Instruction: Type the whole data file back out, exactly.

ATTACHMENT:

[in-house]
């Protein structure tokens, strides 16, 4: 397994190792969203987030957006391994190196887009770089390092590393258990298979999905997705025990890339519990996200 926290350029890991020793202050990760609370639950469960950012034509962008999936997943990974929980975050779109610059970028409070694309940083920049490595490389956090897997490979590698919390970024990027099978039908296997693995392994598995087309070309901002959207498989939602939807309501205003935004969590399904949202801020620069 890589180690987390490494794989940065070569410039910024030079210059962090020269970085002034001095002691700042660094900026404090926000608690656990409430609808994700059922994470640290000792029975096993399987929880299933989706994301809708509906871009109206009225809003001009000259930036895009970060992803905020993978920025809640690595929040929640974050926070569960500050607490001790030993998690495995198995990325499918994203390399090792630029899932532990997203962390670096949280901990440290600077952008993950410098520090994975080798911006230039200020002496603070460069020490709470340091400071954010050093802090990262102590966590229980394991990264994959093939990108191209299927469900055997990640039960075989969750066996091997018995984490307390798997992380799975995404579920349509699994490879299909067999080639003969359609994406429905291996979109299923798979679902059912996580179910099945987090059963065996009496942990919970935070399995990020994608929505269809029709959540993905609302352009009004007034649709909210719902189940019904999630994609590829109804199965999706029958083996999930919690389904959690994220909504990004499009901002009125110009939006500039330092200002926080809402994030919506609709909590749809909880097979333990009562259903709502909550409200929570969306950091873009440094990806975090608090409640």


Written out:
[in-house]
């Protein structure tokens, strides 16, 4: 397994190792969203987030957006391994190196887009770089390092590393258990298979999905997705025990890339519990996200 926290350029890991020793202050990760609370639950469960950012034509962008999936997943990974929980975050779109610059970028409070694309940083920049490595490389956090897997490979590698919390970024990027099978039908296997693995392994598995087309070309901002959207498989939602939807309501205003935004969590399904949202801020620069 890589180690987390490494794989940065070569410039910024030079210059962090020269970085002034001095002691700042660094900026404090926000608690656990409430609808994700059922994470640290000792029975096993399987929880299933989706994301809708509906871009109206009225809003001009000259930036895009970060992803905020993978920025809640690595929040929640974050926070569960500050607490001790030993998690495995198995990325499918994203390399090792630029899932532990997203962390670096949280901990440290600077952008993950410098520090994975080798911006230039200020002496603070460069020490709470340091400071954010050093802090990262102590966590229980394991990264994959093939990108191209299927469900055997990640039960075989969750066996091997018995984490307390798997992380799975995404579920349509699994490879299909067999080639003969359609994406429905291996979109299923798979679902059912996580179910099945987090059963065996009496942990919970935070399995990020994608929505269809029709959540993905609302352009009004007034649709909210719902189940019904999630994609590829109804199965999706029958083996999930919690389904959690994220909504990004499009901002009125110009939006500039330092200002926080809402994030919506609709909590749809909880097979333990009562259903709502909550409200929570969306950091873009440094990806975090608090409640």